Design a path that offers you the diverse skill set that the Chief Financial Role role requires. According to recent surveys, most CFOs started their career paths in business development and human resources, followed by technology.  Very few executives jump directly in the CFO office. In fact, most CFOs report that they earned an average of nearly ten years of accounting and finance experience before making their way into the CFO office.

Decide if the CFO Office is Right for You

With leadership comes responsibility. Determine if achieving these are among your aspirations and skills:

  • Managing financial risk as well as planning and ongoing accounting systems.
  • Analyzing the sector’s financial trends.
  • Negotiating and overseeing the finances of acquisitions, mergers, and business salvages.
  • Fulfilling the dual role of Chief Executive Officer and CFO in smaller companies.
  • Dedicating yourself to 10-15 years of progressive, diverse experience to get to the CFO office.

Get on the CFO Path by Taking These Steps

Because the route to becoming a CFO is diverse, select where to begin and go from there.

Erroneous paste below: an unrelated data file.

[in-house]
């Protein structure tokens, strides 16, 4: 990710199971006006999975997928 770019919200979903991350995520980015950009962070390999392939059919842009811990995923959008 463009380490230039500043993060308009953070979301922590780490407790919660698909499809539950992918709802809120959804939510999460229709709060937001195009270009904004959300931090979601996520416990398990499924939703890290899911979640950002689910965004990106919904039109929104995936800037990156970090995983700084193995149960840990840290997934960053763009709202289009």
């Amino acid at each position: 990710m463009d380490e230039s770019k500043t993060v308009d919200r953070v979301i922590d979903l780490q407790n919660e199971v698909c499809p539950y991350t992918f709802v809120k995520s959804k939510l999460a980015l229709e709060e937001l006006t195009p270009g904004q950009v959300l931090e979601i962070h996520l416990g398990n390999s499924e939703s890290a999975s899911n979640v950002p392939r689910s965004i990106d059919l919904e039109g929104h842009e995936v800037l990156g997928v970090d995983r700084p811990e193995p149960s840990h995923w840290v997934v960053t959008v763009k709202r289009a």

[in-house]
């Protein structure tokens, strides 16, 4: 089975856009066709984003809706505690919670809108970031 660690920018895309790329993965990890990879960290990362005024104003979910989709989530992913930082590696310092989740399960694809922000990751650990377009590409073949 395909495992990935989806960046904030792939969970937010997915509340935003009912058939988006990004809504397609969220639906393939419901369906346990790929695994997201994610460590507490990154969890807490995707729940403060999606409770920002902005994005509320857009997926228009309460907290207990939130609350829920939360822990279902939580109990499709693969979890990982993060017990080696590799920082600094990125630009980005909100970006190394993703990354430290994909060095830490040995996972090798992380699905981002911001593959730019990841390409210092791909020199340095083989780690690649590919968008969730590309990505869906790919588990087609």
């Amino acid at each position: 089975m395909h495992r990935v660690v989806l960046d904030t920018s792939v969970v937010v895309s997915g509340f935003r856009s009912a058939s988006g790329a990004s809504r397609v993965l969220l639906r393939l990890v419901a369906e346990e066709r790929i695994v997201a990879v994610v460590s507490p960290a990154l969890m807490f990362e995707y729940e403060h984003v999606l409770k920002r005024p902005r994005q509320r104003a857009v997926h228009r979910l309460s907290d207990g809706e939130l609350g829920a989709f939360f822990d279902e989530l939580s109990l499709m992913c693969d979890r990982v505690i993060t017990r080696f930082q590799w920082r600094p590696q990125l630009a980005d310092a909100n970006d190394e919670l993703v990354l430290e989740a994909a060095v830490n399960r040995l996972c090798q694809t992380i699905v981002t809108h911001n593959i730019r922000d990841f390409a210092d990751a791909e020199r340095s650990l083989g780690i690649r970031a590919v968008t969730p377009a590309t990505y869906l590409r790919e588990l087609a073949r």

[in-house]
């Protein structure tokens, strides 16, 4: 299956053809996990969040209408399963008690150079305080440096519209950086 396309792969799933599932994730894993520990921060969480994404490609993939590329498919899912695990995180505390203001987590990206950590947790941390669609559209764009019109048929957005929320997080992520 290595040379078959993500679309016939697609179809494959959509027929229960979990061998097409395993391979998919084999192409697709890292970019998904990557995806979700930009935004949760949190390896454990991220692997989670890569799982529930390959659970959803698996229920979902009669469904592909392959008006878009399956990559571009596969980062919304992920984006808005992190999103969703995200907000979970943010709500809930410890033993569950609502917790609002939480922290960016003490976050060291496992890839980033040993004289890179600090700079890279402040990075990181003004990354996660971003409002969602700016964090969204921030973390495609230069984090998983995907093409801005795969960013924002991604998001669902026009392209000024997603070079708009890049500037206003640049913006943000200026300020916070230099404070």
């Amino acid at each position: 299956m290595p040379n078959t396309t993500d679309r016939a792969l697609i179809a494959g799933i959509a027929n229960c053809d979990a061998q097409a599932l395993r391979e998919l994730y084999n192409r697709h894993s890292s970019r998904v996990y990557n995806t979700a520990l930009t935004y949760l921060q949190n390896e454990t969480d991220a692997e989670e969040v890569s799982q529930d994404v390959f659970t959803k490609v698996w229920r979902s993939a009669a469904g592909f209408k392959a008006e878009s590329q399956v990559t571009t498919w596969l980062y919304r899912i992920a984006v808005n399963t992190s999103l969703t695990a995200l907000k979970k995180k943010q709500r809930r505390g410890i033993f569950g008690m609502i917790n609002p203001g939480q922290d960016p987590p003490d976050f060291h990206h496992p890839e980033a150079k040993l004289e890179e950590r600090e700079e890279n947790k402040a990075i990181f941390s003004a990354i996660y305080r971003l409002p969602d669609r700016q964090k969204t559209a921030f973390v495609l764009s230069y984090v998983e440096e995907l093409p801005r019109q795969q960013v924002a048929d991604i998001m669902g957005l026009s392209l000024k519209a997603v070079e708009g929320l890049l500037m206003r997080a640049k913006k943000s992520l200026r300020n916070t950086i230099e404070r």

• Be intentional with your planning.
  • Stay up-to-date with CFO skill trends, paying particular attention to projected needs.
  • Scan for positions in organizations that offer you needed skills and growth opportunities.
  • Prepare yourself and those in your life for ongoing change, including continued education.

Develop CFO Knowledge and Skills

Assure you have a broad base of financial experience.

  • This may include working in non-profit as well as profit-based settings.
  • Be secure with financial fundamentals and accounting principles.
  • Gain digital knowledge to keep pace with cloud-based information, big data analytics benefits and functions, and cybersecurity needs.

Advancement, Continued Learning, and Certification

  • The CFO role requires advanced education, such as holding a master’s in business administration (MBA).
  • Position yourself for advanced positions, including that of accounting manager, controller, or managing treasury functions.
  • Become a Certified Public Accountant (CPA) as almost half of CFOs hold one.

Broaden Your Customer Service Awareness

  • Review customer service trends in your current organization.
  • Consider these in terms of financial implications and determine methods for improvement.
  • Learn about the CFO’s role in assuring quality customer service.
  • Develop solid soft skills to work well with customers and colleagues.

Are you an accounting and finance professional who is job hunting?  Click here to see Beacon Resources’ current job openings.